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Karan Chhabra on the Fruits of Being Unconventional


Karan Chhabra, co-founder of Project Millennial. Photo provided.

Karan Chhabra found his calling at a young age. He says he’s always wanted to make an impact on the world through medicine; the gratification of face-to-face patient care and the ability to treat people quickly and accurately hooked him on medicine for good.

Once inside the system, Chhabra also began to experience the complexities of the healthcare system. At times, he says these complexities prevented him from doing justice by his patients – but this just further ignited his drive. Today, Chhabra is the co-founder of Project Millennial, a blog aimed at and curated by millennials to engage and inform them about the healthcare system. A third-year medical student at Rutgers Robert Wood Johnson Medical School, his work is frequently published on KevinMD as well.

We spoke with Karan about his optimistic perspective on improving our wildly dysfunctional model by rallying his generation, and how he manages to remain sane while juggling medical school rotations with it – well, we are still waiting for an answer on that one.

Q: What originally attracted you to medicine and how do you keep that passion kindled?

My prior experiences at research institutes and consulting services gave me a good amount of exposure to healthcare and how the system is failing us. In fact, I wrote my college thesis on the disconnects in doctor-patient communication. Healthcare is entering its golden era, with policy and technology opening the pathway for incremental changes. Once in the trenches, it’s easy to become oblivious to these nuances; I continue this escapade hoping to always keep the patient in mind.

Q: In a recent blog post, you wrote, “I worry I’ll end up in a new generation of well-read, friendly, ethical, system-conscious doctors who’ve learned the textbook but forgotten the patient.” What did you mean by that?

I was saying that I wish medical school taught us more about yesterday’s medicine – with a little less supervision – being able to backtrack and solve problems without labs, imaging, seeing open surgery, etc. While this shift in education is better for patients, no doubt, it is probably compromising on the doctor’s long-term skill set.

Q: Digital health will play a crucial role for doctors of your generation. How will you navigate the delicate dance of empowering patients and doing your job?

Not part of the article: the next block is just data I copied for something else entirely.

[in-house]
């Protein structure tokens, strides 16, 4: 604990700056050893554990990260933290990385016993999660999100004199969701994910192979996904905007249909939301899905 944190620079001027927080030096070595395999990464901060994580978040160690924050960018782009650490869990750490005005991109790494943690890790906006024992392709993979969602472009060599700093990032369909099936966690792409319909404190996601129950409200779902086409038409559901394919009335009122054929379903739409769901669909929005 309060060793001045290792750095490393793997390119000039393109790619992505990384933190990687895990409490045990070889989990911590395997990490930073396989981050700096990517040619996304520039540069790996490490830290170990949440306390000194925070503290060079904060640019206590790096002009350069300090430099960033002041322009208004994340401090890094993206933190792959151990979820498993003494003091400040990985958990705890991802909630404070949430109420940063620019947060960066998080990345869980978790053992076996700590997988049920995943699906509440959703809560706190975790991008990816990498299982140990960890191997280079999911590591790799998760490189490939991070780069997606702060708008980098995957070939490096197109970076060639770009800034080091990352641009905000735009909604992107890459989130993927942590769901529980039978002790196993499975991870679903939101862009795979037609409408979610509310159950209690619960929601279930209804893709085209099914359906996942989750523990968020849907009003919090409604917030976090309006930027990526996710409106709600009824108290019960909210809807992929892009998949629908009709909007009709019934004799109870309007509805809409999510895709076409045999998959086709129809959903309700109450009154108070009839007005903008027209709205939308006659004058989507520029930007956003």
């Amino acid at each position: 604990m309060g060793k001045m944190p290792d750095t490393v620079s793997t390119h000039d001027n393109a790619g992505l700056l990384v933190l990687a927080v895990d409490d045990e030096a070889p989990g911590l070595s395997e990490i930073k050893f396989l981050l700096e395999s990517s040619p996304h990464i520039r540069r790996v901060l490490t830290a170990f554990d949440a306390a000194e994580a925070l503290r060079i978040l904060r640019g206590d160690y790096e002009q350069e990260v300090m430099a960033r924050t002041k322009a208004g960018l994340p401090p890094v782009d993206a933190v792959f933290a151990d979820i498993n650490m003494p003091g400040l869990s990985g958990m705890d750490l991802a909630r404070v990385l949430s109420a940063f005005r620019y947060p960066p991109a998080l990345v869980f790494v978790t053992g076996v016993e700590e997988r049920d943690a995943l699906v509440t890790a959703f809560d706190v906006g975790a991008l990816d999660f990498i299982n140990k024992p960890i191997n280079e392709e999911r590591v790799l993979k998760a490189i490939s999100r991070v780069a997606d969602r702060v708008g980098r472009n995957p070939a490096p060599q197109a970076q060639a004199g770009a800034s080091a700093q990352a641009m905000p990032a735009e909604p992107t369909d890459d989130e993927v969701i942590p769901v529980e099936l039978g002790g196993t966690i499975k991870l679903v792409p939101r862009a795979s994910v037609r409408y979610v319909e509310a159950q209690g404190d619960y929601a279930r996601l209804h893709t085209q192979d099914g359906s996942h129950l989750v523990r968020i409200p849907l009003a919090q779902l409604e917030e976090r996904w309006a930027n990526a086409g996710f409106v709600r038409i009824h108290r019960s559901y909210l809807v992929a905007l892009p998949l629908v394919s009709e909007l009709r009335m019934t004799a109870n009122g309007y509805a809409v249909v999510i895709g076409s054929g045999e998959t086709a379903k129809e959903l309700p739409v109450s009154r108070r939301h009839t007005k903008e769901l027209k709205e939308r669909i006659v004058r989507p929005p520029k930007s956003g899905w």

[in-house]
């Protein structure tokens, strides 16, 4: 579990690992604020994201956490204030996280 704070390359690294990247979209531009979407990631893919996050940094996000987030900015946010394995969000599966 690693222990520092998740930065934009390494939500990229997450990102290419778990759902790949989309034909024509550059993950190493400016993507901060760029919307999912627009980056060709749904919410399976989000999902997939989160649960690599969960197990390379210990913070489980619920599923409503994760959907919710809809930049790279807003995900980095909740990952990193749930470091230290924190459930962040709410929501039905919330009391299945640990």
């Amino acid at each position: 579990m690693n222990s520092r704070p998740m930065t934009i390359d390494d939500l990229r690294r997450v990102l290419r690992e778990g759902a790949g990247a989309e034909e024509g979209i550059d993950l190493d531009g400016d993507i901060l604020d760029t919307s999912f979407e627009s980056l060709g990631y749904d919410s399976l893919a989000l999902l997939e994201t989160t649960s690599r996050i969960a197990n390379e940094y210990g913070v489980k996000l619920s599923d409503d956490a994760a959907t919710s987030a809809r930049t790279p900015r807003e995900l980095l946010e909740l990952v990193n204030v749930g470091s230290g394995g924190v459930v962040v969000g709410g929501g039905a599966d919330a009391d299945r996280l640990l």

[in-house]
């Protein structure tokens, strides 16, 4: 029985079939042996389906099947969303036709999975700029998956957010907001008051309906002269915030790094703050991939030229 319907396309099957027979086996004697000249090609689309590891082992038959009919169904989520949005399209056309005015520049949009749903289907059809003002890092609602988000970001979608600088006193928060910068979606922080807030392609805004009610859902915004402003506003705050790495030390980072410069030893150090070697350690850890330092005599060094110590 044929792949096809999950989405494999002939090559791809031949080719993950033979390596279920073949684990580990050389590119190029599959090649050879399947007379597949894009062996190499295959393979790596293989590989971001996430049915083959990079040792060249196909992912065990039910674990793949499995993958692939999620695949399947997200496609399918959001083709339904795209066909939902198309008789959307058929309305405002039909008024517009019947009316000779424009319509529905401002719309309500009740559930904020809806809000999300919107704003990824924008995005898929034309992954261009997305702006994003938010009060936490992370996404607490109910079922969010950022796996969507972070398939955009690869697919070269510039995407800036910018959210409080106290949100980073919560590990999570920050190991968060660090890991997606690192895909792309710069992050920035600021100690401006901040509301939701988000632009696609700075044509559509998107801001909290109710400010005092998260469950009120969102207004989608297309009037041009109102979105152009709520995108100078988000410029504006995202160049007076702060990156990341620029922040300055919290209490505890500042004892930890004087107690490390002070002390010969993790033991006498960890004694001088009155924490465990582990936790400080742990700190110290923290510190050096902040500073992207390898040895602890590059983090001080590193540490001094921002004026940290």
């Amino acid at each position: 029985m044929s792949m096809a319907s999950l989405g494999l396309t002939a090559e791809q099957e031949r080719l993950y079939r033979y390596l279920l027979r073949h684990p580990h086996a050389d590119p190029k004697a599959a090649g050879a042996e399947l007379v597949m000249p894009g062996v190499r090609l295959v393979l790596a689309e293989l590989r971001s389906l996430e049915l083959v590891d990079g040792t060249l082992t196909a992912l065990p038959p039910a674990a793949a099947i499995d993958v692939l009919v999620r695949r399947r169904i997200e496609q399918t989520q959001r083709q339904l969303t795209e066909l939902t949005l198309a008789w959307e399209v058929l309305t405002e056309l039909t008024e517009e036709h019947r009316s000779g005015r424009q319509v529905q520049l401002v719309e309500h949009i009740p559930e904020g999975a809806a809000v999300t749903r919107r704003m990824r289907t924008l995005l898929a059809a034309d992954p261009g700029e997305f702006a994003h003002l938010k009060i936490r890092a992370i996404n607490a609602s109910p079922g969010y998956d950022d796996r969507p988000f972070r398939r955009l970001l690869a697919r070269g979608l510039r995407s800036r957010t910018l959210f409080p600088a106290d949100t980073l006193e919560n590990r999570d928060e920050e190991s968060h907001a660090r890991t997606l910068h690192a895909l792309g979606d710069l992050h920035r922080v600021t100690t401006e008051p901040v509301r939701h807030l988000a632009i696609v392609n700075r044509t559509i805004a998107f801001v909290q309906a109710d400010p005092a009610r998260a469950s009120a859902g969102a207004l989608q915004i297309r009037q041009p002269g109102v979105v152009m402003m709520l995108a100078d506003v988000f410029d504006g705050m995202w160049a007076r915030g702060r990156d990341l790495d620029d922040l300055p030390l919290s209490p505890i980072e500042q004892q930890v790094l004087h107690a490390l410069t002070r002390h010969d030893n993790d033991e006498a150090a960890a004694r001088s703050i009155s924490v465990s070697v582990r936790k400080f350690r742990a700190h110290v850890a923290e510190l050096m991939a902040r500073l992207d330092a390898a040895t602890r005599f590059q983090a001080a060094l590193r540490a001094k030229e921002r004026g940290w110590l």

The issue with self-diagnosis through WebMD- like channels is that people don’t present with diseases, they present with complaints, and it ripens the chances of misdiagnosis. On that note, technology and patient empowerment tools deepen the doctor-patient relationship. Doctors are being strained, and these tools will allow not only doctors, but also nurses and PA to provide timely, effective care.

Q: Shifting gears, Project Millennial has really taken off. What are your plans for it?

I started Project Millennial with Adrianna McIntyre to connect my interests in writing and health policy. Initially, it was very policy oriented; today we get contributions from medical students and professionals alike. In fact, I’m proud to say that it has become a launch pad for writers hoping to get noticed in their fields. We have been successful because we are eager to post good material and work with our writers to retain their voices.

Q: How have your mentors shaped your professional goals?

There are three things I want to achieve from my career: being the best clinician possible, continuing to write and cross-pollinate ideas and finally, being at the helm of a leadership role whereby I can impact patients beyond those I interact with everyday.

People whom I admire have achieved some combination of these three things. Atul Gawande has long been a hero of mine. I remember in high school receiving a copy of Complications and being in awe – that’s when I realized I wanted to devote my life to healthcare.

Q: Before we let you go, what’s a lesson you would like to pass down to other medical students?

I would say that don’t pursue opportunities just to “check boxes.” I got involved in some projects because it looked good in a resume or others were doing it, but they didn’t bring me much satisfaction. I’ve gotten much more out of work that was unconventional but that captured my passion enough to stay up all night pursuing it. Passion is my fuel, and I know I’ve found it when 14-hour days fly right by – and that’s exactly how I feel right now on my clinical rotations.

This post is part of our new series of Q&As with “The Activist Generation” – a group young medical students, doctors and residents who hope to change the face of medicine as we know it. Do you know someone who’d be a perfect fit for this series? Email jenni@medtechboston.com and we’ll get them involved, too.

Shreya Iyer

Shreya Iyer

    Shreya specializes in health communications and is a copywriter for an advertising agency. She was previously at Bayer Healthcare, Janssen Pharmaceuticals and Ogilvy CommonHealth Worldwide

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